Agronomy and Horticulture, Department of


First Advisor

Greg R. Kruger

Date of this Version



A THESIS Presented to the Faculty of The Graduate College at the University of Nebraska In Partial Fulfillment of Requirements For the Degree of Master of Science, Major: Agronomy, Under the Supervision of Professor Greg R. Kruger. Lincoln, Nebraska : August, 2018.

Copyright (c) 2018 Andre de Oliveira Rodrigues


One of the largest challenges in agriculture is weed management. Improper or sub-optimal application techniques can cause decreased weed control and increased environmental contamination. Effective weed management is highly correlated with the product and the application method. Herbicide performance are affected by environmental conditions; they influence the physiology and growth of a plant and as well the herbicide performance. Among all environmental factors, rain shortly after herbicide application is one of the most harmful issues to the performance of the herbicide. Droplet size is a key factor in pesticide applications in regards to both drift and efficacy. Droplet size can be altered by several application parameters, such as the nozzle type, pressure, orifice size and spray solution. Droplet size is a key component in pesticide application with respect to overall application efficacy and off-target movement. As tank mix ingredients can significantly influence the resulting droplet size, agitation systems are critical to ensuring proper mixing of all components and overall performance. Sitting time, a period where the tank is held in a non-agitated state, potentially affects droplet size as well.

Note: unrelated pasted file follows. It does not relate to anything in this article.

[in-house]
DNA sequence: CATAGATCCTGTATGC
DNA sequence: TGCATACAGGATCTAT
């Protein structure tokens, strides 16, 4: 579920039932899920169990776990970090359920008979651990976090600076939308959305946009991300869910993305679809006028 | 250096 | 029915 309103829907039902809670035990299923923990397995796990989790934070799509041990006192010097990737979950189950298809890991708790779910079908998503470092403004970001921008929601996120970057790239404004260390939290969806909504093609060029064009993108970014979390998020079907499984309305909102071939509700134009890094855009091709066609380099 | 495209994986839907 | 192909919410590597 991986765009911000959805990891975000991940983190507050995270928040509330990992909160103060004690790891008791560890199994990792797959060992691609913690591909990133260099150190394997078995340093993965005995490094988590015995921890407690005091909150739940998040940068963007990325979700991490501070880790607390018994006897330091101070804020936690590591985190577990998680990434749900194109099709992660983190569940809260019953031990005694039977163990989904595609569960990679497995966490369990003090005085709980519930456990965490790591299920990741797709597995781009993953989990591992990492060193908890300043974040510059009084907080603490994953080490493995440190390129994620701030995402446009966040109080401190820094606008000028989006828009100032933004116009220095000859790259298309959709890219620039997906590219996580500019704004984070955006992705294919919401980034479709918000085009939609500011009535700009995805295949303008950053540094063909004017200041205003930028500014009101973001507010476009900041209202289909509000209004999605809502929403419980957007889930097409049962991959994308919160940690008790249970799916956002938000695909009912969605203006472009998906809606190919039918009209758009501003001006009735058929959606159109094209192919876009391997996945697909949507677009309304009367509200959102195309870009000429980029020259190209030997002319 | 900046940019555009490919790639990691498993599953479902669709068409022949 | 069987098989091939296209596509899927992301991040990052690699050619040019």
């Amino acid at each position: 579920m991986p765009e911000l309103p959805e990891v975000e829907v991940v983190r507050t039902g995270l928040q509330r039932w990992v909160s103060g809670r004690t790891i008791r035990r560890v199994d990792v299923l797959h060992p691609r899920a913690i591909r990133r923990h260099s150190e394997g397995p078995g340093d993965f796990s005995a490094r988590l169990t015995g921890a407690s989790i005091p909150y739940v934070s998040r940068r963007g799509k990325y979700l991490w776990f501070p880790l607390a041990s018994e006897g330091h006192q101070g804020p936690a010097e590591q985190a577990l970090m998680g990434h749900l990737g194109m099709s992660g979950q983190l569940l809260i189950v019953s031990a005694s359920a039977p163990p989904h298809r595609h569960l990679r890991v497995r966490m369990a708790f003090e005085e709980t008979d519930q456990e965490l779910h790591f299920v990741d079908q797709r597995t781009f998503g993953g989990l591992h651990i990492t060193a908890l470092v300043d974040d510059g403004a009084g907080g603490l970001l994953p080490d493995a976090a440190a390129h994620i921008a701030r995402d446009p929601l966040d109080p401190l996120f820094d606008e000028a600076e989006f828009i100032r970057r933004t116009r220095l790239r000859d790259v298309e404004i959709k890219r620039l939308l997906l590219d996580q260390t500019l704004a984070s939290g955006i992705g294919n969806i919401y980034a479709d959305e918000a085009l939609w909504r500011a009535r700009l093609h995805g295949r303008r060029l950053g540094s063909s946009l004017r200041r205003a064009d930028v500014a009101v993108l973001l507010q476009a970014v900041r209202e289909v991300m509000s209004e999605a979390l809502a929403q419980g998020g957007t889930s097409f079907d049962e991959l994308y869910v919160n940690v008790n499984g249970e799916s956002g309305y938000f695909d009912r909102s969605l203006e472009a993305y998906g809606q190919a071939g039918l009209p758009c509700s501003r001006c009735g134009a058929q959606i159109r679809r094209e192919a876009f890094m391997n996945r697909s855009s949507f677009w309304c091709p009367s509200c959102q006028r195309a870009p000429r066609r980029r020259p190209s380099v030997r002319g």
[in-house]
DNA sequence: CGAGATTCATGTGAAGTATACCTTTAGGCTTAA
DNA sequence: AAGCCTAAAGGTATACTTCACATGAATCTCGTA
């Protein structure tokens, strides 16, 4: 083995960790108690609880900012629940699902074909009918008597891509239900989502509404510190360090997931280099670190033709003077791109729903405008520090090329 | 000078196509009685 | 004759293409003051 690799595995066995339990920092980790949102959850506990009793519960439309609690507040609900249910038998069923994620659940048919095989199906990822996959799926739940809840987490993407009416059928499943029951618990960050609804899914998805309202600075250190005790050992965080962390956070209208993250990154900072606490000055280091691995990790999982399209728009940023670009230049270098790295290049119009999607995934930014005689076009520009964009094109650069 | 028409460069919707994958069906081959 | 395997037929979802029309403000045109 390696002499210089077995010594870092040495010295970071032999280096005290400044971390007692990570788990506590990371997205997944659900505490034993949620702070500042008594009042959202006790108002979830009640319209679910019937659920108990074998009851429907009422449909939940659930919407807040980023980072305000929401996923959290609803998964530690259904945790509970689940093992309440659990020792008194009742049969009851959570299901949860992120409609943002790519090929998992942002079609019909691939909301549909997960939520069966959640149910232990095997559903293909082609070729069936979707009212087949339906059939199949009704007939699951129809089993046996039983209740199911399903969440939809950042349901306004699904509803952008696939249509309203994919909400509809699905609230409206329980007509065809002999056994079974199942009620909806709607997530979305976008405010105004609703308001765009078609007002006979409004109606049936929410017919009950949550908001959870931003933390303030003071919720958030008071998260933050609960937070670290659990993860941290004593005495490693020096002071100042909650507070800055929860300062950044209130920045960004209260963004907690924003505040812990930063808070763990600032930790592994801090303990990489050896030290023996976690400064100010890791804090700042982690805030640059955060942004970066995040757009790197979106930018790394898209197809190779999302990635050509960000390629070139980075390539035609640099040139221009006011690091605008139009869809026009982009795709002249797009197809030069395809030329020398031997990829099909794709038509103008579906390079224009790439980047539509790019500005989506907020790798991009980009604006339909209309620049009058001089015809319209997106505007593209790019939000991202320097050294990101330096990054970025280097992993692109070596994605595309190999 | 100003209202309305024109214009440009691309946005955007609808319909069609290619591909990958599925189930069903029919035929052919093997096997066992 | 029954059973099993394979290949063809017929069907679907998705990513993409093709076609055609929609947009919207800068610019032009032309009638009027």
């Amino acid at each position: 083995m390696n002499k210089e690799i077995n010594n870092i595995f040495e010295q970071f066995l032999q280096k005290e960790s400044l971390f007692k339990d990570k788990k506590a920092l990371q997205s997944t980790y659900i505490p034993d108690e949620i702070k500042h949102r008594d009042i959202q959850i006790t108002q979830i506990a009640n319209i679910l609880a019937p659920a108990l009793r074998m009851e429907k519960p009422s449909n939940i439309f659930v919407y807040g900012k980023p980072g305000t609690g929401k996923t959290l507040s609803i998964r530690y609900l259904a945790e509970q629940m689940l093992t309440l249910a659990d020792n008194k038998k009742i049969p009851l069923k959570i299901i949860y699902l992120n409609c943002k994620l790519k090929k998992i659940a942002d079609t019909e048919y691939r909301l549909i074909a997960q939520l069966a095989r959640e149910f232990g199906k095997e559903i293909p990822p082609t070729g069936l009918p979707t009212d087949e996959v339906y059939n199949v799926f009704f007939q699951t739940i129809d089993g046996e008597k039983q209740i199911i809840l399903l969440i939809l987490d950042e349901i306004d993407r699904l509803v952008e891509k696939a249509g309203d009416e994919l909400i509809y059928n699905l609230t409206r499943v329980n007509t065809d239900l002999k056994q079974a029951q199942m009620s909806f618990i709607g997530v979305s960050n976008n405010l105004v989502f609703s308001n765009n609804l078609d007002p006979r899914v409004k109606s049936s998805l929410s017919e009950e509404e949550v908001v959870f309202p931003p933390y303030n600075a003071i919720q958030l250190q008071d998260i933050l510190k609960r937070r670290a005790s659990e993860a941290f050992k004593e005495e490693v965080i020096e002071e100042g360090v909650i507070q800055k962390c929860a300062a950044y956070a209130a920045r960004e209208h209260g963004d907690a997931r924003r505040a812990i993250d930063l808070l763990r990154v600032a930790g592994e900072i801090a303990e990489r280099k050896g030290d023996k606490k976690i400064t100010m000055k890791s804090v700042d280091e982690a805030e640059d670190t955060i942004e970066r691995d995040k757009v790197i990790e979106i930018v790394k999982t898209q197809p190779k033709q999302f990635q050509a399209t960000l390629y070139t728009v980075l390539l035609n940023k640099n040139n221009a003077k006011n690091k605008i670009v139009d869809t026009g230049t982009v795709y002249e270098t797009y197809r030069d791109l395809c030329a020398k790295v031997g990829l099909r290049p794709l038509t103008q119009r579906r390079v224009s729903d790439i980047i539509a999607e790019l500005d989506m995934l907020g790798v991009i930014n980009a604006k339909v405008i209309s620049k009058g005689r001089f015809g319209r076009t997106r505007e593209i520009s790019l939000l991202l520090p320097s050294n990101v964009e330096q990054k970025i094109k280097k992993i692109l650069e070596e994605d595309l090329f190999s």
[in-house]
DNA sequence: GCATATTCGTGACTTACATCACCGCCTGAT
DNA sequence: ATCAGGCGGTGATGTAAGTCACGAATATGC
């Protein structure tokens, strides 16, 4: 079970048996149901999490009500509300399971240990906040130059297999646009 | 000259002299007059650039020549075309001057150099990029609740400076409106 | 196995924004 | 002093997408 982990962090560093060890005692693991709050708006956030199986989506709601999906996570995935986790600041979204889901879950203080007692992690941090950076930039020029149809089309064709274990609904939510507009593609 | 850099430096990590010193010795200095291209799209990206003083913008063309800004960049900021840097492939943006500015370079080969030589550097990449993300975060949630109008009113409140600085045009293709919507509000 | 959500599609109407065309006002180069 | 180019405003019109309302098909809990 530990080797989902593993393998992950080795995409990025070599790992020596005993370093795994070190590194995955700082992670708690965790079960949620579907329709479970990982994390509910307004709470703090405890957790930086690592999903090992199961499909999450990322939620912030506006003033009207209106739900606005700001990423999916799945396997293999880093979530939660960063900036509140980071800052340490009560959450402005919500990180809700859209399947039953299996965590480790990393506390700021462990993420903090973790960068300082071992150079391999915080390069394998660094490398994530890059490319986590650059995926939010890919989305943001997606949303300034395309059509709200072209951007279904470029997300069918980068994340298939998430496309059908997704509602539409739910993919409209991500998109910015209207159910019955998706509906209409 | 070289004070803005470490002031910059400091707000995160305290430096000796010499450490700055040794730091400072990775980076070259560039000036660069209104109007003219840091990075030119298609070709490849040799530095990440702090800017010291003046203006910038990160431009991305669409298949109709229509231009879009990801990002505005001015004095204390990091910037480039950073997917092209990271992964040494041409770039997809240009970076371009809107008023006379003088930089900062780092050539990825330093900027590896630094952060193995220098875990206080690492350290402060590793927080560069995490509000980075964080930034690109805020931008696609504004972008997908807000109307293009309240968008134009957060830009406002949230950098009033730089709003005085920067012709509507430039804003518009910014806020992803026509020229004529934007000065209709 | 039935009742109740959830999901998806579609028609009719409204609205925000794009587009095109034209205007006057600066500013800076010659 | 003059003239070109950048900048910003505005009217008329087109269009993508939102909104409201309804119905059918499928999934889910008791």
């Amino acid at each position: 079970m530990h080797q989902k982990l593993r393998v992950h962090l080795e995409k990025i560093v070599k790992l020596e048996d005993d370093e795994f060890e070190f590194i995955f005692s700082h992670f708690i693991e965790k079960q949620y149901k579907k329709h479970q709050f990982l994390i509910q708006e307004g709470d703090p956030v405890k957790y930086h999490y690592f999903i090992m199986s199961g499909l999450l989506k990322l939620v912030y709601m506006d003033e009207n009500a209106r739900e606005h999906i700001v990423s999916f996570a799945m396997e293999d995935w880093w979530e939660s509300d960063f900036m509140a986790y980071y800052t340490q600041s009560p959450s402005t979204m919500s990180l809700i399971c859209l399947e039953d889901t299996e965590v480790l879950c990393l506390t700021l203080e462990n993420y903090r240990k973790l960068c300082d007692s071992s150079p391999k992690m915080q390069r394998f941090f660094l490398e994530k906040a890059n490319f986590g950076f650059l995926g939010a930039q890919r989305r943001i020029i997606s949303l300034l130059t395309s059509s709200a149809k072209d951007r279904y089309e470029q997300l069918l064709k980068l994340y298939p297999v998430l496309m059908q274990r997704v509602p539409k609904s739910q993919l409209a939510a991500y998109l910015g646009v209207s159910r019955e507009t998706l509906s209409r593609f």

The objectives of this research were: 1) understand the influence of nozzle spacing, boom height, nozzle type, on weed control, also expand the scientific knowledge on aforementioned parameters. 2) Evaluate the effect of rainfall after herbicide application on weed control, following certain intervals in order to understand the wash off effect. 3) Analyze the impact of nozzle type, application speed and pressure on weed control, in order to contribute to a more reliable recommendation of such parameters.

This research highlights the impact of parameters regulated by the sprayer on weed control and allow a better understanding of how non-chemical parameters affect the efficacy on weed management, as well as a greater understanding on absorption and evaporation of herbicide plus losses of application efficacy. The results will clarify some of the most concerning question on one of the most complex process in agriculture.

Adviser: Greg R. Kruger